An interview with Gamepocalypse blogger, game designer, and Carnegie Mellon University professor Jesse Schell:
In short, we already see games creeping into our everyday lives in all kinds of funny ways. You go to Starbucks, and you get points if you have a Starbucks card. And, in fact, they have a whole leveling system. The more times you visit, the more you move from level green up to gold level, with special privileges and free soy milk.
Already, we have this whole system of economies floating around out there. And at the same time, we have all these technologies showing up that are allowing us to track new things, things that we couldn’t do before. […]
I think camera-based technology and tracking is going to be one of the things, in the next 10 years, we’re going to see a lot of evolution in.
The idea of cheap little cameras and disposable cameras are going to become fairly normal. And when you combine that with the fact that we’re getting used to touch-based interfaces and gesture-based interfaces, I think we’re going to see these cameras in a lot of places for interacting with a lot of things.
You’ve got Google Goggles, where you take a picture of like anything, and it will tell you what it is. We haven’t really started to make games with that yet, but I think we will start to.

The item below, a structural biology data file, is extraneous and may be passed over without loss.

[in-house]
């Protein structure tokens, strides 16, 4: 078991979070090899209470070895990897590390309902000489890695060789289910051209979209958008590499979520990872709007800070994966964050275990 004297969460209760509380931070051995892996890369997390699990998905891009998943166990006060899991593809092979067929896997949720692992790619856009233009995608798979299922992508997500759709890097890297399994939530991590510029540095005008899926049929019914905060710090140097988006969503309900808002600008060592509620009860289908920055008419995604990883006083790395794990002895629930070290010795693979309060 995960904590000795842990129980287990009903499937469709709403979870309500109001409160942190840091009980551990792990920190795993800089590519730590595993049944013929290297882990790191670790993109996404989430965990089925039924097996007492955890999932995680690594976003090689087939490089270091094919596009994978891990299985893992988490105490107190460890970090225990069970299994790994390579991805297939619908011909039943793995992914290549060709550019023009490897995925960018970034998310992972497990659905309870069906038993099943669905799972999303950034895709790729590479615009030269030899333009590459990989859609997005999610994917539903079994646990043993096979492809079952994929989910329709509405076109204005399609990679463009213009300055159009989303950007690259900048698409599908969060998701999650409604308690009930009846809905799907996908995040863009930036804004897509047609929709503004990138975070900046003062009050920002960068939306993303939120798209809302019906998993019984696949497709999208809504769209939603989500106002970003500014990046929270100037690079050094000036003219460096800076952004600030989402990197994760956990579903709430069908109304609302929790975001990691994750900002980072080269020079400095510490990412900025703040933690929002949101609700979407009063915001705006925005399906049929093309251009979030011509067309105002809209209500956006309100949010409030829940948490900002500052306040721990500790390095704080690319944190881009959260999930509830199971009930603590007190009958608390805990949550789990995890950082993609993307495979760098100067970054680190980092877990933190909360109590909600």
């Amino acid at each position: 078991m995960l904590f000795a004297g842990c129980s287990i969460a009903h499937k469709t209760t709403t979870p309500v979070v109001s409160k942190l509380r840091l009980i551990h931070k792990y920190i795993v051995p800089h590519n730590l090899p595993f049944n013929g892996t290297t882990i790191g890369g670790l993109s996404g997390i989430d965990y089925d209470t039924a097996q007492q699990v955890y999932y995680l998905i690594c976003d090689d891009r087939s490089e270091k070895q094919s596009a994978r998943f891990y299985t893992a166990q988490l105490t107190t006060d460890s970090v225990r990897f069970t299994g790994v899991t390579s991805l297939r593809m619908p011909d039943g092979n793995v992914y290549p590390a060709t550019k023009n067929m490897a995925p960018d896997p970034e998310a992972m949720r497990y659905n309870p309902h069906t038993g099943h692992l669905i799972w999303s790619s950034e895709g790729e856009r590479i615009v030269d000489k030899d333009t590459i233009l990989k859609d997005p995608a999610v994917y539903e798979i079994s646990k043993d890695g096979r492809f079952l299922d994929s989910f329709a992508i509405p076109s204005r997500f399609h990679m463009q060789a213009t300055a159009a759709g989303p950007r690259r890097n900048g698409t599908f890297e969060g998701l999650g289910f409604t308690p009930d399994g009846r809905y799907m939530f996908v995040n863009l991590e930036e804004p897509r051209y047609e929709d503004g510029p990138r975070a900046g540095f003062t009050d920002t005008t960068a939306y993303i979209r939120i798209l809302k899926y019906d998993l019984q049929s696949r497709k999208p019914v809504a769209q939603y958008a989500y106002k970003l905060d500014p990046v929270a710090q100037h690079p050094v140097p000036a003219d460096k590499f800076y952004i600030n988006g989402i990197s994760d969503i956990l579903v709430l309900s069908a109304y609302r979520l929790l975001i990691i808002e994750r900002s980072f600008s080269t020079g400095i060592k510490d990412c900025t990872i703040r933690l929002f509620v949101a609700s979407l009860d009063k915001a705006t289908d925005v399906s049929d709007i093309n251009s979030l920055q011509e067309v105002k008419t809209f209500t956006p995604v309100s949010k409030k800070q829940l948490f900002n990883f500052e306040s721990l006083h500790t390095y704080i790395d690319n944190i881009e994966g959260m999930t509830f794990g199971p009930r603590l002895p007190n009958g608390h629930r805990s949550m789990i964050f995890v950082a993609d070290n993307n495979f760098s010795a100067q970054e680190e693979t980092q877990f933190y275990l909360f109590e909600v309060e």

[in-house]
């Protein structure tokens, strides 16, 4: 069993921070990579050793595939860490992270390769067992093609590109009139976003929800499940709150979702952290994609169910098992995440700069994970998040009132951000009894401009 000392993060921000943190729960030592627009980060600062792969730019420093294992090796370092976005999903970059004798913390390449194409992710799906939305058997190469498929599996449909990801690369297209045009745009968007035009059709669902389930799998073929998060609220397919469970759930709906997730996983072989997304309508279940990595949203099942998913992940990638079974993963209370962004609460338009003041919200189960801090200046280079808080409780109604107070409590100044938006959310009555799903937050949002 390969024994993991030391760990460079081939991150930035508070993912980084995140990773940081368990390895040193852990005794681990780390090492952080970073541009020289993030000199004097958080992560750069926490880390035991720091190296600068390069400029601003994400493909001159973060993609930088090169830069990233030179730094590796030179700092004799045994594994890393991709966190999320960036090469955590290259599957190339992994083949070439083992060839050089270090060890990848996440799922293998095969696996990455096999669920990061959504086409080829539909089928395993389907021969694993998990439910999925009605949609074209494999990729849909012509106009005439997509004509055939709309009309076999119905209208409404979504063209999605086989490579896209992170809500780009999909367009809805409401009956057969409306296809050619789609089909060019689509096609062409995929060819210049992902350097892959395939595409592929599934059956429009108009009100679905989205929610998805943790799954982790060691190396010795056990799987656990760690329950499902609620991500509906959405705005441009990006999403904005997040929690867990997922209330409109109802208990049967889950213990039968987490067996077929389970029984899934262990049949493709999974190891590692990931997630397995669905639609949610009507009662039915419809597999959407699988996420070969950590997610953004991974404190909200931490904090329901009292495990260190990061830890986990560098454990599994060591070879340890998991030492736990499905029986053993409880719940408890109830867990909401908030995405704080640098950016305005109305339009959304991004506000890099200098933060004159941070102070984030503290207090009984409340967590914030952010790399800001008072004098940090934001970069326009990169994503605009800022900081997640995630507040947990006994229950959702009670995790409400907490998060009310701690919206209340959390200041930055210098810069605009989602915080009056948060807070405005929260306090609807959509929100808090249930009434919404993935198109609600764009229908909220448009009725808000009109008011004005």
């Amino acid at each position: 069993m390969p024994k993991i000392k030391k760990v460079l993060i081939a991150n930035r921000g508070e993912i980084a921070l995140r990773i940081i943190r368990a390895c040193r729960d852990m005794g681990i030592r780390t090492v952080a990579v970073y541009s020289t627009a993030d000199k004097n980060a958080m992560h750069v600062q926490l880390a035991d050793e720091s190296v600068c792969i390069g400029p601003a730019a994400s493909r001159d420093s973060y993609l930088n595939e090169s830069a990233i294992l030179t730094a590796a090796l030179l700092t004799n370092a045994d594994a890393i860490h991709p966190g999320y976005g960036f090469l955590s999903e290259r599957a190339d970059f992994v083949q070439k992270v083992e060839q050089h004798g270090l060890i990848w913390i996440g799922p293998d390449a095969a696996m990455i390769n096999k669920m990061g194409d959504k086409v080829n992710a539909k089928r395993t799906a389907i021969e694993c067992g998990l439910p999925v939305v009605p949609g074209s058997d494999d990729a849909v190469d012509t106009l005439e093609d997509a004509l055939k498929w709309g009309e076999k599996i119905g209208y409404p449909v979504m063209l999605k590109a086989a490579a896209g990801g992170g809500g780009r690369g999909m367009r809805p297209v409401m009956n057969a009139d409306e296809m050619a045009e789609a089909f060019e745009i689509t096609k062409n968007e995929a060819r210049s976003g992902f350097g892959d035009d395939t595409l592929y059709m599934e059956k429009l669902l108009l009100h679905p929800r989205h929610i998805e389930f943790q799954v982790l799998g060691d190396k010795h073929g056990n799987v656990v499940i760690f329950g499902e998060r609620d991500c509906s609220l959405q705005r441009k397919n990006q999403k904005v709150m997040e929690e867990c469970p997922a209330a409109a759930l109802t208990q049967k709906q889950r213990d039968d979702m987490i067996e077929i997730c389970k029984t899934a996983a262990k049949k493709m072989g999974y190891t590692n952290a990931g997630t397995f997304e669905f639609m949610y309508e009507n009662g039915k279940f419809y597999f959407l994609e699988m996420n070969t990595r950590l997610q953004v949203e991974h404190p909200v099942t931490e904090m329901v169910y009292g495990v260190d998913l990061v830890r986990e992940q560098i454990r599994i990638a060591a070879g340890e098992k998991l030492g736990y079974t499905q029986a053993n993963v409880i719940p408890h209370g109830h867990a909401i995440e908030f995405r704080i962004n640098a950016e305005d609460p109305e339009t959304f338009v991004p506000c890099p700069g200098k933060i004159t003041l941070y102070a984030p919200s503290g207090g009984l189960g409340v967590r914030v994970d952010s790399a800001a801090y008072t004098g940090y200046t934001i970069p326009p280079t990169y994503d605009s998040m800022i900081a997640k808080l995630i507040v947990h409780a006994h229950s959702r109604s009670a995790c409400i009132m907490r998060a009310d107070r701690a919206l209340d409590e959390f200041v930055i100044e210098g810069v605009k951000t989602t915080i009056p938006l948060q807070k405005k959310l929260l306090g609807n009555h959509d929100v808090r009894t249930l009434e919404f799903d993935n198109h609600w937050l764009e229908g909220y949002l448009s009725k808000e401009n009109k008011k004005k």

And if you look at the new Nintendo DSi, which is their newest handheld, it has two cameras on it, which at first seemed kind of crazy to people, but the idea is you have one camera that faces out into the world and one that faces you the user, so it can look at your face and study your face.
No one’s quite figured out exactly what that’s for yet.
April 6, 2010 at 4:55 am
“Life today is an ugly and barbarous existence that is the result of taking order seriously and so seriously fearing contrary orders and disorder. In which games are taken as more important than life; rather than taking life as the Art of Playing Games.”